A Dark View of Assisted LivingBy PAULA SPAN
Many of these “communities” don’t hire or retain enough adequately trained staff to support their increasingly old and frail residents, who are not the active, silver-haired strollers depicted in brochures, but people typically in their late 80s with multiple health problems and high rates of cognitive loss. Critics have pointed out that unlike federally regulated nursing homes, assisted living facilities are governed by a hodgepodge of state laws; some provide decent oversight, while others remain quite lax.
So the hourlong “Frontline” documentary “Life and Death in Assisted Living,” airing Tuesday night on PBS stations across the country, doesn’t really break new ground on the subject. But it is important nonetheless.
One reason is that families, who make most of the decisions about assisted living, don’t pore over gerontology journals or state regulations as they are looking for a place that is not a nursing home.
So they don’t always realize that these reassuring-looking residences may have no nurse on the premises most of the time, that health care in assisted living frequently consists of a 911 call, that the average length of stay — according to the Assisted Living Federation of America — is less than two years.
For the average $3,550 monthly fee — a national average from a 2012 Metlife survey that conceals huge variations between, say, Montgomery, Ala., ($2,702) and Stamford, Conn. ($5,524) — families expect a final home full of attentive helpers. They may get that, sometimes. But they will learn from this documentary how vigilant they need to be.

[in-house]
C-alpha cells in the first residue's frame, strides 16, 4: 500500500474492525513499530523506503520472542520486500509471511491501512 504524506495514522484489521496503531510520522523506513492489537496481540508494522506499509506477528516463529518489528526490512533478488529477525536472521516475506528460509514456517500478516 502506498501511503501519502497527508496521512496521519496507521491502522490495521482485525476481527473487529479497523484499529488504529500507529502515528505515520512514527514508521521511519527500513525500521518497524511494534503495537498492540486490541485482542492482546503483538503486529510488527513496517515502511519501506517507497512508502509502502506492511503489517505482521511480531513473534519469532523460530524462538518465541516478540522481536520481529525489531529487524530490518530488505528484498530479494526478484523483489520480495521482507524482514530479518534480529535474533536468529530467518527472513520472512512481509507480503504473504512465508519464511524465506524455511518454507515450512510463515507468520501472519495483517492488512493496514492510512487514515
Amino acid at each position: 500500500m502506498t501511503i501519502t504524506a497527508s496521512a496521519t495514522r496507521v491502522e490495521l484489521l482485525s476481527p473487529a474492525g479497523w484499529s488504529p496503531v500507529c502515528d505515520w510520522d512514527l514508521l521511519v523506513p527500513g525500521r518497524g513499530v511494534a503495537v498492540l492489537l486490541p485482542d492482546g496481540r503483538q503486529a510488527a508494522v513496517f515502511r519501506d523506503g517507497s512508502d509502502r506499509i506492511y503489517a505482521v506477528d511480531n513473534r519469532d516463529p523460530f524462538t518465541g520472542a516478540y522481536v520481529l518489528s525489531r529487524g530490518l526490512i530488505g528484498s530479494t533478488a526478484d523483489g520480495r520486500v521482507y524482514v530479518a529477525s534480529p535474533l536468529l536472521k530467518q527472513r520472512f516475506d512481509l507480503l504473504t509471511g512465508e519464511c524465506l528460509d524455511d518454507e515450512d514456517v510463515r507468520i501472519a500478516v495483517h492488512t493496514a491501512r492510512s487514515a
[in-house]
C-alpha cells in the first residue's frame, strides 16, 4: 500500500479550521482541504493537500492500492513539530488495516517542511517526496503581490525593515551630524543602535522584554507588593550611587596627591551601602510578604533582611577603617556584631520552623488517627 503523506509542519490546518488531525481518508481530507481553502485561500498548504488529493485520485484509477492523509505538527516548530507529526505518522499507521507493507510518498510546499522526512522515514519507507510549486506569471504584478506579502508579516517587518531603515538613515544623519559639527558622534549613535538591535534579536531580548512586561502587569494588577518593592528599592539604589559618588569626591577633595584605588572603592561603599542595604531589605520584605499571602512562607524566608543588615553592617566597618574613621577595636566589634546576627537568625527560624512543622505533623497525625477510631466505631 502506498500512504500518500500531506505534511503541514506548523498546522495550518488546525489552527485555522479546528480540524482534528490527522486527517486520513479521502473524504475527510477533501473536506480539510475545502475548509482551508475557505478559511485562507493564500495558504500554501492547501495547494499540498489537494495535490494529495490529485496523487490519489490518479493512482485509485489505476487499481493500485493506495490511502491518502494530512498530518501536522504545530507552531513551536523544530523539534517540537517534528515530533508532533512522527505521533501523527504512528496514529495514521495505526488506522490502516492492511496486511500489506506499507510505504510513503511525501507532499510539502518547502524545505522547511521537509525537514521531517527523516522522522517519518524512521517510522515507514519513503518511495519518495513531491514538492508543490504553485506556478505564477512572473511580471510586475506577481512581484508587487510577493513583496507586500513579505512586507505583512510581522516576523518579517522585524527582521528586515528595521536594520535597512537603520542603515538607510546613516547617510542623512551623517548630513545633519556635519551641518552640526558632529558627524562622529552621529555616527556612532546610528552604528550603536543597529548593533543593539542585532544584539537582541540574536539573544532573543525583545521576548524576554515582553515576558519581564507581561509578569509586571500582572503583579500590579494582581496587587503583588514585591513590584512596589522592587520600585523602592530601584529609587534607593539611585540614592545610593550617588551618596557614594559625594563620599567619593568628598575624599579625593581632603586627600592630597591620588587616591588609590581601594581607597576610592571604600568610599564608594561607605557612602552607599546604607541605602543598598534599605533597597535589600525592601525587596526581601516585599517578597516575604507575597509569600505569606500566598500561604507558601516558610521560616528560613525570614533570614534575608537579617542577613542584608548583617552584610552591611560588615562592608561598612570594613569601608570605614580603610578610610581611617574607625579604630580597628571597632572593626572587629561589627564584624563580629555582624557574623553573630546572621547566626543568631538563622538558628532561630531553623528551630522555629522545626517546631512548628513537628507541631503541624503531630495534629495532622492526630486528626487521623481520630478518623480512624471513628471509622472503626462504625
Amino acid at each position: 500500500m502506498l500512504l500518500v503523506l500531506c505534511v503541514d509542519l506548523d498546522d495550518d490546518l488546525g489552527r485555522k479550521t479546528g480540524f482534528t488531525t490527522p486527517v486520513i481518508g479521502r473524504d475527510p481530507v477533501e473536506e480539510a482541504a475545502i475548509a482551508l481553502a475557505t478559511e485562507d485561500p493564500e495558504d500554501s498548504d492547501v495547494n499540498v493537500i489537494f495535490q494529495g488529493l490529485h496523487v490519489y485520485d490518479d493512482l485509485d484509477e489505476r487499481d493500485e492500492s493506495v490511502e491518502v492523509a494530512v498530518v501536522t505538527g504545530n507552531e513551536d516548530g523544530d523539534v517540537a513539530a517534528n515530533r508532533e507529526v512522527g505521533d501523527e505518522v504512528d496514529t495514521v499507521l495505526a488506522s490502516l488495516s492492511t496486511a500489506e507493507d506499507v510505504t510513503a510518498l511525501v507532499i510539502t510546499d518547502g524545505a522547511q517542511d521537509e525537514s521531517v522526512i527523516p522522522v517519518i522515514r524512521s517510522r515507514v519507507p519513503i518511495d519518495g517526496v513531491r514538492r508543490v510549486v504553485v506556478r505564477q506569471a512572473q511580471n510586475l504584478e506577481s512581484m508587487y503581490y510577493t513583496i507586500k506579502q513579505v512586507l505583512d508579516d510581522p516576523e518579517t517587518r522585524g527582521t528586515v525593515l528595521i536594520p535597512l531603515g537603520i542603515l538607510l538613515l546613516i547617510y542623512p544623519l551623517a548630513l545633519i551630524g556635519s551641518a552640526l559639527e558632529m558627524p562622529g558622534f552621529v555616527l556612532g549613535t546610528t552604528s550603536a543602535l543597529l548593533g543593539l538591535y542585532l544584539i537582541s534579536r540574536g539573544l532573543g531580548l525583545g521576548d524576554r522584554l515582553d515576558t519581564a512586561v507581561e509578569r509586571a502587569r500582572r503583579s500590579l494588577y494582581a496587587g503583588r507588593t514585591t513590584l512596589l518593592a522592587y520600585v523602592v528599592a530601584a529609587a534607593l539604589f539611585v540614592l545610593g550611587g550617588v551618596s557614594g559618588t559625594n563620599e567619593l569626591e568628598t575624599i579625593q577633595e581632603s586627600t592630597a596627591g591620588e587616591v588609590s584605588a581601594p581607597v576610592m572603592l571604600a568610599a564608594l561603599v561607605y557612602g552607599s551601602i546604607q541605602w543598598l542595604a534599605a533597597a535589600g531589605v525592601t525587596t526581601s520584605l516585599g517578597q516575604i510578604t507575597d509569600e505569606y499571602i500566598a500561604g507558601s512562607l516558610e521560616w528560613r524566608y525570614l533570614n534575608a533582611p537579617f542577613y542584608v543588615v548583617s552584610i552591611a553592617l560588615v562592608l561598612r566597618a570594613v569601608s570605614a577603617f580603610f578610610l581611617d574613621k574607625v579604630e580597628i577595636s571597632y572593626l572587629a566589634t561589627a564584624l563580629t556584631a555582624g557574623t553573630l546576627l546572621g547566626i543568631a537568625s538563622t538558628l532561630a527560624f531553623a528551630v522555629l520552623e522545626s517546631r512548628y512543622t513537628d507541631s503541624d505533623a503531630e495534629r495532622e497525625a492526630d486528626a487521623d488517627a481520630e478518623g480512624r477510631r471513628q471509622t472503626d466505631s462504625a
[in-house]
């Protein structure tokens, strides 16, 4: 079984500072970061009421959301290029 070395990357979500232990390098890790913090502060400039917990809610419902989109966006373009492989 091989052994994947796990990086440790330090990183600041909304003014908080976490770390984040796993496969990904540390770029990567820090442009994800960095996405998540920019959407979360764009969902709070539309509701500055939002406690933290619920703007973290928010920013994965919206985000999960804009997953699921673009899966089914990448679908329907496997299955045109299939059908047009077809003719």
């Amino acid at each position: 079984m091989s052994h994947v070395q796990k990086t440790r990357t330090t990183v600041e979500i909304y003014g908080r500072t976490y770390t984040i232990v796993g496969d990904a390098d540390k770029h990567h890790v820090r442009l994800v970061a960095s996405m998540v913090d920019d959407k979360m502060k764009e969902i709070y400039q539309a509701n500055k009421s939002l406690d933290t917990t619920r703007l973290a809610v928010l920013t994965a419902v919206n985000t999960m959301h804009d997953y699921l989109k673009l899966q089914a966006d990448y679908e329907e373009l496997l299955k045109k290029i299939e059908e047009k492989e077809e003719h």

A co-investigation by Frontline and the nonprofit news organization ProPublica (which will publish an accompanying story Tuesday), the film delves into several worst-case examples, making full use of the dramatic power of visual media.
In on-camera interviews, grieving relatives tell about the man with dementia who found industrial dishwashing liquid in an unlocked cabinet, drank it and died of burns to his lips, throat and esophagus, for which the state of Georgia fined his assisted living facility $601. And about a Mississippi woman with dementia who managed to pry open a window in her second-story apartment and jumped to her death. About a California woman with dementia — perhaps you see a pattern here — who suffered so much from pressure ulcers that when family members sued, a jury awarded them more than $22 million in punitive damages.
All these cases occurred in facilities owned by the largest American assisted living chain, Emeritus, several of whose former staff members and executives acknowledge that the facilities took in residents too sick for assisted living, that the staffing was inadequate and that people were assigned jobs for which they hadn’t been properly trained.
It is true that with roughly a million elderly people in such facilities, many very old and in poor health, tragedies will inevitably occur. But pressure to keep apartments filled, labor costs low and shareholders happy increases the likelihood.
When families enter this zone, therefore, they can’t be lulled by the chandeliers. Assisted living remains a reasonable option for people who can’t manage their own households any longer, who need help with personal care, but who aren’t so ill that they require 24/7 nursing.
But given the lack of inspections or regulations with teeth, residents will fare better if families carefully monitor their condition and step in when necessary. “Life and Death in Assisted Living” helps to explain why.